Is Yellow 5 Vegan?
Here’s a quick science lesson; yellow 5 is an azo compound, meaning that this coloring includes sodium, oxygen, and sulfur alongside carbon, hydrogen, and nitrogen.
What does that mean? The previously mentioned elements are naturally occurring, so technically, yellow 5 would be considered vegan. Researchers make yellow 5 synthetically, and it does not come from an animal product. Instead, this coloring originates from byproducts of petroleum.
Nonetheless, yellow 5 is often tested on animals. Therefore, it’s a debatable and controversial product regarding vegetarianism or veganism.
Ultimately, consuming yellow 5 depends on your personal preferences, what you value, and your overall goals in choosing this diet. Unfortunately, this food coloring remains difficult to determine whether or not it’s vegan based on various beliefs.
In summary, artificial colors are not for ethical vegans or those who don’t want to purchase a product because of related animal testing.
Reasons To Avoid Yellow 5 On a Vegan Diet
Many vegans generally avoid junk foods, preferring to eat unprocessed or minimally processed products, believing that numerous manufacturing steps take away from the nutrition of raw ingredients. Since yellow 5 is made in a commercial lab and is an artificial product derived from isolated chemicals, it adds no nutritional value to the snack or meal.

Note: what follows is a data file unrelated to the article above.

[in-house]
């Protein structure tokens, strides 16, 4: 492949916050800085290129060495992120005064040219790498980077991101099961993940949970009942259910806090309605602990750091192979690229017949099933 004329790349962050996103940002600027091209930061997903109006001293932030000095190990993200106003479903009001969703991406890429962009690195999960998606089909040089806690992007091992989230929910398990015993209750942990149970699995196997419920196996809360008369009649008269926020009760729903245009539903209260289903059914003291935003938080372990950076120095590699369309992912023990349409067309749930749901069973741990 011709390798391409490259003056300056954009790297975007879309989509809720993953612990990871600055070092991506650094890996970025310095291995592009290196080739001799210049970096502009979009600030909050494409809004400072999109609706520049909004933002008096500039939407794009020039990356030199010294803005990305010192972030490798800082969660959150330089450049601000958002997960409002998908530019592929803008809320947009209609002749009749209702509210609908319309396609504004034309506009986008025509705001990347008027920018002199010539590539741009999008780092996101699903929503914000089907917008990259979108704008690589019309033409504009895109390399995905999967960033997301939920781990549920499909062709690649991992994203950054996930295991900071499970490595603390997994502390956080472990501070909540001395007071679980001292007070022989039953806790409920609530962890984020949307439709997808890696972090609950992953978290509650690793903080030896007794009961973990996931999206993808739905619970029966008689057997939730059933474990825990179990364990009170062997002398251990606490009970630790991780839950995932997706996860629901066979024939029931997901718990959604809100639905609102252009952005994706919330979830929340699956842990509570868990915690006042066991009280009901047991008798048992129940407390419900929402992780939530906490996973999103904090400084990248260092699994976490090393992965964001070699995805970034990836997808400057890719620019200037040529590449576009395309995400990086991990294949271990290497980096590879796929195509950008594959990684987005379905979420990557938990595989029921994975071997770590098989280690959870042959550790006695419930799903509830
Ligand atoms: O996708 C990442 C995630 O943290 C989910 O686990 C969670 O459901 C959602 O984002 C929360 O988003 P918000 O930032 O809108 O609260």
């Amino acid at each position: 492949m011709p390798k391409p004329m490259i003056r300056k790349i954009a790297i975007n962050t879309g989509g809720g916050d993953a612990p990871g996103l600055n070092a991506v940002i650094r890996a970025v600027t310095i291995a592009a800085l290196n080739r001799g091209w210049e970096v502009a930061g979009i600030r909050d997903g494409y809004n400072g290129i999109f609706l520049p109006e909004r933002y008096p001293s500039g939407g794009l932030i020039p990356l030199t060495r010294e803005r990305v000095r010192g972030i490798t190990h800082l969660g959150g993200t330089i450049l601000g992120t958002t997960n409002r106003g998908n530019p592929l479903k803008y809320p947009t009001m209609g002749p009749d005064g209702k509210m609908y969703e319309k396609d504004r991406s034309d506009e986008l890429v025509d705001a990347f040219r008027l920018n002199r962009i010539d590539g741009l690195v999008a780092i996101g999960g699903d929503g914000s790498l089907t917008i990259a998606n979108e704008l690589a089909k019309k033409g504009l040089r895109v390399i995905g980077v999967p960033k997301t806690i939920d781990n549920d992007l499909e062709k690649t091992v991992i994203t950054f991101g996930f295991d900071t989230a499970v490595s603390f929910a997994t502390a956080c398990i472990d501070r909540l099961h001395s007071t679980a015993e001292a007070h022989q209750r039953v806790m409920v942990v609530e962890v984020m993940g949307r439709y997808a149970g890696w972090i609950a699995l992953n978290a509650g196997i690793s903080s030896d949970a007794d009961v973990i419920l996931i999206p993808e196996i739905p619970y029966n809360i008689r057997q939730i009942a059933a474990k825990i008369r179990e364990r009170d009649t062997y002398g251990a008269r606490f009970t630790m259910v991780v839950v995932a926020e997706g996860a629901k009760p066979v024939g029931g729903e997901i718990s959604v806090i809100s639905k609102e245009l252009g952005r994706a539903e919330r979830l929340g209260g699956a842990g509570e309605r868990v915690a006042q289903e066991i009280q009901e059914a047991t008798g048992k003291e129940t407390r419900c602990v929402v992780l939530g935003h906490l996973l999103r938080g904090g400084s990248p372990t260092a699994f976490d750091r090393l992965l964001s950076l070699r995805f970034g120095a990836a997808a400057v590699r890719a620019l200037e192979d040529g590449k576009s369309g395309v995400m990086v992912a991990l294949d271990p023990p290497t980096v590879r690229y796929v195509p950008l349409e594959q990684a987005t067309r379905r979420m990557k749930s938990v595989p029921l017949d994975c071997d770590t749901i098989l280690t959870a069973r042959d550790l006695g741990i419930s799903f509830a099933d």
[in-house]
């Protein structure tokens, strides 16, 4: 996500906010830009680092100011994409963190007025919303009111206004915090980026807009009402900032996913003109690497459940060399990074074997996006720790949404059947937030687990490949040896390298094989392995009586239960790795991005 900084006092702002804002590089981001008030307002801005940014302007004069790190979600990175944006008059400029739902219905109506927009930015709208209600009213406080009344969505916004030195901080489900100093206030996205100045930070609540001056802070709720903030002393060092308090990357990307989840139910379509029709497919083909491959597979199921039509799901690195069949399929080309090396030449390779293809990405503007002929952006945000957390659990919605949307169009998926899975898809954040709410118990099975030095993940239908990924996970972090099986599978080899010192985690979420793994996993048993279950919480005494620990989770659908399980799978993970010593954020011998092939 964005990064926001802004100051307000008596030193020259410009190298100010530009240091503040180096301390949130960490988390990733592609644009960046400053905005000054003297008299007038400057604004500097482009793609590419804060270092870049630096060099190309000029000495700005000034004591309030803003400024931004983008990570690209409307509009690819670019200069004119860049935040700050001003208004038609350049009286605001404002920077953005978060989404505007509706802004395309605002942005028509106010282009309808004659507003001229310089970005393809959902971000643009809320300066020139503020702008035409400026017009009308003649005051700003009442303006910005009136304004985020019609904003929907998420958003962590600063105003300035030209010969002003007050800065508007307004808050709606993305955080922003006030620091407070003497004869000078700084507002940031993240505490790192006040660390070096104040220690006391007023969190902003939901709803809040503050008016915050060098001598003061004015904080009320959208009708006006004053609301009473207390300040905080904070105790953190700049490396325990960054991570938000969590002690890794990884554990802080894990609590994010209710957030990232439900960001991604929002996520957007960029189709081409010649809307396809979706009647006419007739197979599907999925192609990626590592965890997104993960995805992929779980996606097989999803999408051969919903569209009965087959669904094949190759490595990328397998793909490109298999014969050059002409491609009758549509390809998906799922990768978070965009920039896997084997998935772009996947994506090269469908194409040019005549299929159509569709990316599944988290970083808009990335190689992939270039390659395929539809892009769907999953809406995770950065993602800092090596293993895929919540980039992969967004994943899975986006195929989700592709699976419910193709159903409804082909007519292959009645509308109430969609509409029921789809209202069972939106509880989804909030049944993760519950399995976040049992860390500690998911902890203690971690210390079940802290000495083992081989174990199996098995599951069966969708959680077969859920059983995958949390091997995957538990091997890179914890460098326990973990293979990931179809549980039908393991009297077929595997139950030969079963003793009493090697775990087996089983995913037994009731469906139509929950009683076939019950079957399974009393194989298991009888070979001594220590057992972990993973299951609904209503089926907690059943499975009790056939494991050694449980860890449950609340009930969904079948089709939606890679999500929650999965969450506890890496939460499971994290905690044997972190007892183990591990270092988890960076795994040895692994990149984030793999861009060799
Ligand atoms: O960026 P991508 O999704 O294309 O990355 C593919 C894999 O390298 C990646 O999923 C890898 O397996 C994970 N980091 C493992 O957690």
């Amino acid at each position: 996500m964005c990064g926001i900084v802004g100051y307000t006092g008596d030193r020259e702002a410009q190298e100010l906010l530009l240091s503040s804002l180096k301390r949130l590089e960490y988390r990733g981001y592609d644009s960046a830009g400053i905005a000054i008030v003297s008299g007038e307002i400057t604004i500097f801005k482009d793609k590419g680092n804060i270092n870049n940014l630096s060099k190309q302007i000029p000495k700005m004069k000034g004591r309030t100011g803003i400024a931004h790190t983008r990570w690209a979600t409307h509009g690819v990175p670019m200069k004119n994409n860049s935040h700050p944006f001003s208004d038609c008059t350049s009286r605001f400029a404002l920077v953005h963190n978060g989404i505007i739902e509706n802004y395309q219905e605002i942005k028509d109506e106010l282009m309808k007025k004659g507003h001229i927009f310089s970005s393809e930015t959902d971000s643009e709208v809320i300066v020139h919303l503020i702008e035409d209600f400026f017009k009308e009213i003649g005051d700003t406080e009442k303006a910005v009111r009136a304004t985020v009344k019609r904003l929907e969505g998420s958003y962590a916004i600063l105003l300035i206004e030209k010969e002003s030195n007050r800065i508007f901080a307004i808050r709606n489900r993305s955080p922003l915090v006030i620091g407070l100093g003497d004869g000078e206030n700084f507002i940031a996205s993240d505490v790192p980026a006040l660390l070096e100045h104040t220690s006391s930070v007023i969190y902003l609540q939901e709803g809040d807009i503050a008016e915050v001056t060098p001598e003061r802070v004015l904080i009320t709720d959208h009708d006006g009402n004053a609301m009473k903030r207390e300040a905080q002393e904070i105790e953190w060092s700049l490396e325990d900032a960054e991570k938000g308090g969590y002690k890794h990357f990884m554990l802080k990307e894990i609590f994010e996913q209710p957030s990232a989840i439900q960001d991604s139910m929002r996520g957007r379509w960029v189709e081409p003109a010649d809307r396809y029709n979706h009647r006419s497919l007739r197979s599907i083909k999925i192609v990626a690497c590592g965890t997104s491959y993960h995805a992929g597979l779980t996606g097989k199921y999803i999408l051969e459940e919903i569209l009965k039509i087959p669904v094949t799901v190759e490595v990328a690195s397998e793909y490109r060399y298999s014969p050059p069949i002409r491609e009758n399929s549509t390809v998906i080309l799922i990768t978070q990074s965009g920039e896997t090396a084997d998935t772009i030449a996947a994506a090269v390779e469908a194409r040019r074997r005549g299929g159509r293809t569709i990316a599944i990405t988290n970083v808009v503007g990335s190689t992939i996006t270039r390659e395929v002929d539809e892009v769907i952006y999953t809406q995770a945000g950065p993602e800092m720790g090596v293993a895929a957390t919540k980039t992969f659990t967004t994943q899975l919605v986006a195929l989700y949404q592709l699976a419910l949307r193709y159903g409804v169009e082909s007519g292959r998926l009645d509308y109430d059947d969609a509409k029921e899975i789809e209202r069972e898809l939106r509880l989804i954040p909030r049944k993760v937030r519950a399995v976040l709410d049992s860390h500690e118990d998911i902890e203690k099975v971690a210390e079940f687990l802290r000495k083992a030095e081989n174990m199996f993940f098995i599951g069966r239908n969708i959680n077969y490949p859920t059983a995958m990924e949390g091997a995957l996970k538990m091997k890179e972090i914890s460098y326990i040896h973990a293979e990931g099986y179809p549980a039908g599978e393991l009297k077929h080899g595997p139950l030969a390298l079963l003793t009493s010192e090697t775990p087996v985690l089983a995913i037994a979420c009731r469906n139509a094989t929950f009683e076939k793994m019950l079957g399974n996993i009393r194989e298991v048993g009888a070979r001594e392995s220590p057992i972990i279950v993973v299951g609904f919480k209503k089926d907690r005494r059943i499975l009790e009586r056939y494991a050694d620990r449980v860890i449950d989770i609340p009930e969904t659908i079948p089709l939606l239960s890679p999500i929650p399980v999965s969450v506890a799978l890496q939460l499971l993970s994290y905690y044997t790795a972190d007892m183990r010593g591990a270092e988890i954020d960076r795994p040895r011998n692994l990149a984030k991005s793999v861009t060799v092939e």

Some vegans do not consume food coloring due to animal testing. Others stand against animal cruelty through veganism, especially if the researchers discard or kill the animals while pursuing research or at the end of the study. Yellow 5 is most often tested on mice and rats, while other food coloring uses dogs as test subjects.
While researchers conduct this testing to determine the safety or danger of individual products before public consumption, involving animals might pose an issue for specific vegans.
Will Yellow 5 Ever Be Vegan In The Future?
Even though some products only need one examination at the beginning to verify their safety, food dye routinely needs to be tested due to the possibility of serious health side effects. In other words, animal testing for food dyes remains in the foreseeable future.
Theoretically, not supporting a product because it is not vegan is supposed to reduce demand, affecting the manufacturer. With how widely spread the use of yellow 5 is, it’s doubtful that boycotting this product will make a noticeable difference in total consumption rates.
Choose to avoid junk food, seeing that’s where yellow 5 most often lurks. When you don’t have access to an ingredient list, be mindful that you might eat something with yellow 5.